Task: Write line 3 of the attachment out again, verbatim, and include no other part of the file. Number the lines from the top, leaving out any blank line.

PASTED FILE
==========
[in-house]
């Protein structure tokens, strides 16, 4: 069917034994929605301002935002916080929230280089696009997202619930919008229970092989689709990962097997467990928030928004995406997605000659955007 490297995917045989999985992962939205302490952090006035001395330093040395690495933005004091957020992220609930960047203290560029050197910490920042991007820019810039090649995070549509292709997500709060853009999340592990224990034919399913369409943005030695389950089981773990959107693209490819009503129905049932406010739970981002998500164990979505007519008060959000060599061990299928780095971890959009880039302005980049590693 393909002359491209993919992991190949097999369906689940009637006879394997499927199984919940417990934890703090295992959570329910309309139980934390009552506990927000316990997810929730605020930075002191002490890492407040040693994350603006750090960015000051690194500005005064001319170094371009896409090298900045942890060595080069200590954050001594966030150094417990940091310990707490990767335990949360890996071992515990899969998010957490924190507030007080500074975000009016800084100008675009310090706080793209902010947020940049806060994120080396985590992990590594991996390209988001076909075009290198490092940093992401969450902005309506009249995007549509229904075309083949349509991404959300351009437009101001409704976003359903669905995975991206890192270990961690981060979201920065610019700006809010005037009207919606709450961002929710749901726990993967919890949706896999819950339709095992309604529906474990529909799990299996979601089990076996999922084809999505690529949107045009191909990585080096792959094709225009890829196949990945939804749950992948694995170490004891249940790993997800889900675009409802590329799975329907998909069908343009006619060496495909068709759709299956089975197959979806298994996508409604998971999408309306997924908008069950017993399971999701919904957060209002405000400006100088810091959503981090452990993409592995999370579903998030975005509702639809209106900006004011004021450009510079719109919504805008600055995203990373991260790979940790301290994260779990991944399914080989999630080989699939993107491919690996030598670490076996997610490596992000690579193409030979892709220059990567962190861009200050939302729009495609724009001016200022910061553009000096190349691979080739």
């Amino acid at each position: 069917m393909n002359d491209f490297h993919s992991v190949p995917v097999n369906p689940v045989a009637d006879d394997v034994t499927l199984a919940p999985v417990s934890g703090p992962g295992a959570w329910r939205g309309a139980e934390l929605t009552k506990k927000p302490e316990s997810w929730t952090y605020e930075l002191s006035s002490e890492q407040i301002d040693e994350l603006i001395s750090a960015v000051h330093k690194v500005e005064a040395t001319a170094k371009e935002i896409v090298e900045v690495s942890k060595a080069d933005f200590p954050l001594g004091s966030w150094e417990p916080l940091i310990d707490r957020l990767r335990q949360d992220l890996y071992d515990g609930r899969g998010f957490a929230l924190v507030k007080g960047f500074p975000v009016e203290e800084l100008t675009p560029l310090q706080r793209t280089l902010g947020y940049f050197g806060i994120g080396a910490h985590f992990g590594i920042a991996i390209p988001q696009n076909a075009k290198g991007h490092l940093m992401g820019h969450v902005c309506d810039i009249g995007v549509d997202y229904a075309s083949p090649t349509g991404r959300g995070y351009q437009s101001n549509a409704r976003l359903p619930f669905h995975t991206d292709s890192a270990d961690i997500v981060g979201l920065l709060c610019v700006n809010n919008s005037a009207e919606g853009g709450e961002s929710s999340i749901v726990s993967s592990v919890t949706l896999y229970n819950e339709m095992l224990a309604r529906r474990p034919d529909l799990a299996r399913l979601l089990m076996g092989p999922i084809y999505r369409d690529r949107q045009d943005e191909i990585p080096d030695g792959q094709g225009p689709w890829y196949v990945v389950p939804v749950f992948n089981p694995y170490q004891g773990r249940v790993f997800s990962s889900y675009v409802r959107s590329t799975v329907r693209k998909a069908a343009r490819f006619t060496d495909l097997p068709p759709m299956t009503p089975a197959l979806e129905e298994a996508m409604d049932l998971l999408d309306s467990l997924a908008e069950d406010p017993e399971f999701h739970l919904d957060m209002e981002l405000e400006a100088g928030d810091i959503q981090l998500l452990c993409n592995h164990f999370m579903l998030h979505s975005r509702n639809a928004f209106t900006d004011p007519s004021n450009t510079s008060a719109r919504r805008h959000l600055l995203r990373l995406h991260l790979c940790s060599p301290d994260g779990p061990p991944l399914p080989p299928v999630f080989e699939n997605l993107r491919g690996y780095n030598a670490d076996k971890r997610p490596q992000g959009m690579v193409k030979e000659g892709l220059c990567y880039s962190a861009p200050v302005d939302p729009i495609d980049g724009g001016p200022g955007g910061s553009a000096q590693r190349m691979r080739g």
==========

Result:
């Amino acid at each position: 069917m393909n002359d491209f490297h993919s992991v190949p995917v097999n369906p689940v045989a009637d006879d394997v034994t499927l199984a919940p999985v417990s934890g703090p992962g295992a959570w329910r939205g309309a139980e934390l929605t009552k506990k927000p302490e316990s997810w929730t952090y605020e930075l002191s006035s002490e890492q407040i301002d040693e994350l603006i001395s750090a960015v000051h330093k690194v500005e005064a040395t001319a170094k371009e935002i896409v090298e900045v690495s942890k060595a080069d933005f200590p954050l001594g004091s966030w150094e417990p916080l940091i310990d707490r957020l990767r335990q949360d992220l890996y071992d515990g609930r899969g998010f957490a929230l924190v507030k007080g960047f500074p975000v009016e203290e800084l100008t675009p560029l310090q706080r793209t280089l902010g947020y940049f050197g806060i994120g080396a910490h985590f992990g590594i920042a991996i390209p988001q696009n076909a075009k290198g991007h490092l940093m992401g820019h969450v902005c309506d810039i009249g995007v549509d997202y229904a075309s083949p090649t349509g991404r959300g995070y351009q437009s101001n549509a409704r976003l359903p619930f669905h995975t991206d292709s890192a270990d961690i997500v981060g979201l920065l709060c610019v700006n809010n919008s005037a009207e919606g853009g709450e961002s929710s999340i749901v726990s993967s592990v919890t949706l896999y229970n819950e339709m095992l224990a309604r529906r474990p034919d529909l799990a299996r399913l979601l089990m076996g092989p999922i084809y999505r369409d690529r949107q045009d943005e191909i990585p080096d030695g792959q094709g225009p689709w890829y196949v990945v389950p939804v749950f992948n089981p694995y170490q004891g773990r249940v790993f997800s990962s889900y675009v409802r959107s590329t799975v329907r693209k998909a069908a343009r490819f006619t060496d495909l097997p068709p759709m299956t009503p089975a197959l979806e129905e298994a996508m409604d049932l998971l999408d309306s467990l997924a908008e069950d406010p017993e399971f999701h739970l919904d957060m209002e981002l405000e400006a100088g928030d810091i959503q981090l998500l452990c993409n592995h164990f999370m579903l998030h979505s975005r509702n639809a928004f209106t900006d004011p007519s004021n450009t510079s008060a719109r919504r805008h959000l600055l995203r990373l995406h991260l790979c940790s060599p301290d994260g779990p061990p991944l399914p080989p299928v999630f080989e699939n997605l993107r491919g690996y780095n030598a670490d076996k971890r997610p490596q992000g959009m690579v193409k030979e000659g892709l220059c990567y880039s962190a861009p200050v302005d939302p729009i495609d980049g724009g001016p200022g955007g910061s553009a000096q590693r190349m691979r080739g």